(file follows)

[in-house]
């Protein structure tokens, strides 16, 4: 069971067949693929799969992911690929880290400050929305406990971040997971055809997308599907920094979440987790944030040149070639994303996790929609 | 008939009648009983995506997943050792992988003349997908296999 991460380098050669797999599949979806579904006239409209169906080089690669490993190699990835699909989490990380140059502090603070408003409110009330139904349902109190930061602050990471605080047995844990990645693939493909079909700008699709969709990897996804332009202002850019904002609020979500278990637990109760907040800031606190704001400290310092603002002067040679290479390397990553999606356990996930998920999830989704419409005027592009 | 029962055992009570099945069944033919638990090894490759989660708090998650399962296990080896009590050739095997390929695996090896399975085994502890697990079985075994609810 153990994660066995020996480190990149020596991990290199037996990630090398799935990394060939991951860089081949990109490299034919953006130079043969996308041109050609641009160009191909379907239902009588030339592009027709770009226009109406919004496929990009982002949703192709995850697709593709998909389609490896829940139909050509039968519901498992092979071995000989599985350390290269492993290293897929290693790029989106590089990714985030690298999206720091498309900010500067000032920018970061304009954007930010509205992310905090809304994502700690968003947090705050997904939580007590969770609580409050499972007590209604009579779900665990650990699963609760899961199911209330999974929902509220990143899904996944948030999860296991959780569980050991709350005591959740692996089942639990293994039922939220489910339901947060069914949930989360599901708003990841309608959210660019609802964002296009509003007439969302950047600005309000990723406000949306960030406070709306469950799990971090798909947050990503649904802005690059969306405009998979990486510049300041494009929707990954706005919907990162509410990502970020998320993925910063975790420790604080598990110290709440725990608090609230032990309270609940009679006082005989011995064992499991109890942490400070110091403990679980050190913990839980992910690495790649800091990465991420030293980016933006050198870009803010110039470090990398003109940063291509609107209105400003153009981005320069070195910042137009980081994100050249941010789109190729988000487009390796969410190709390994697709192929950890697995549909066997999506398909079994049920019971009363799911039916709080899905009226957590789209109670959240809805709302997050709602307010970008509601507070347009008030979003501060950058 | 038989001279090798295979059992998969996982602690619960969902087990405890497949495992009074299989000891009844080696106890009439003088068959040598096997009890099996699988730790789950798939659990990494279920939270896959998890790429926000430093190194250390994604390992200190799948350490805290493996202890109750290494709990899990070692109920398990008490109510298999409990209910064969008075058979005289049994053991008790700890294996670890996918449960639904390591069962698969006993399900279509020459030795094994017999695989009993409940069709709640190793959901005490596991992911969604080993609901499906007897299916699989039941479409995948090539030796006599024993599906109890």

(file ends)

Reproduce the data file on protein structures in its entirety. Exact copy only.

[in-house]
């Protein structure tokens, strides 16, 4: 069971067949693929799969992911690929880290400050929305406990971040997971055809997308599907920094979440987790944030040149070639994303996790929609 | 008939009648009983995506997943050792992988003349997908296999 991460380098050669797999599949979806579904006239409209169906080089690669490993190699990835699909989490990380140059502090603070408003409110009330139904349902109190930061602050990471605080047995844990990645693939493909079909700008699709969709990897996804332009202002850019904002609020979500278990637990109760907040800031606190704001400290310092603002002067040679290479390397990553999606356990996930998920999830989704419409005027592009 | 029962055992009570099945069944033919638990090894490759989660708090998650399962296990080896009590050739095997390929695996090896399975085994502890697990079985075994609810 153990994660066995020996480190990149020596991990290199037996990630090398799935990394060939991951860089081949990109490299034919953006130079043969996308041109050609641009160009191909379907239902009588030339592009027709770009226009109406919004496929990009982002949703192709995850697709593709998909389609490896829940139909050509039968519901498992092979071995000989599985350390290269492993290293897929290693790029989106590089990714985030690298999206720091498309900010500067000032920018970061304009954007930010509205992310905090809304994502700690968003947090705050997904939580007590969770609580409050499972007590209604009579779900665990650990699963609760899961199911209330999974929902509220990143899904996944948030999860296991959780569980050991709350005591959740692996089942639990293994039922939220489910339901947060069914949930989360599901708003990841309608959210660019609802964002296009509003007439969302950047600005309000990723406000949306960030406070709306469950799990971090798909947050990503649904802005690059969306405009998979990486510049300041494009929707990954706005919907990162509410990502970020998320993925910063975790420790604080598990110290709440725990608090609230032990309270609940009679006082005989011995064992499991109890942490400070110091403990679980050190913990839980992910690495790649800091990465991420030293980016933006050198870009803010110039470090990398003109940063291509609107209105400003153009981005320069070195910042137009980081994100050249941010789109190729988000487009390796969410190709390994697709192929950890697995549909066997999506398909079994049920019971009363799911039916709080899905009226957590789209109670959240809805709302997050709602307010970008509601507070347009008030979003501060950058 | 038989001279090798295979059992998969996982602690619960969902087990405890497949495992009074299989000891009844080696106890009439003088068959040598096997009890099996699988730790789950798939659990990494279920939270896959998890790429926000430093190194250390994604390992200190799948350490805290493996202890109750290494709990899990070692109920398990008490109510298999409990209910064969008075058979005289049994053991008790700890294996670890996918449960639904390591069962698969006993399900279509020459030795094994017999695989009993409940069709709640190793959901005490596991992911969604080993609901499906007897299916699989039941479409995948090539030796006599024993599906109890």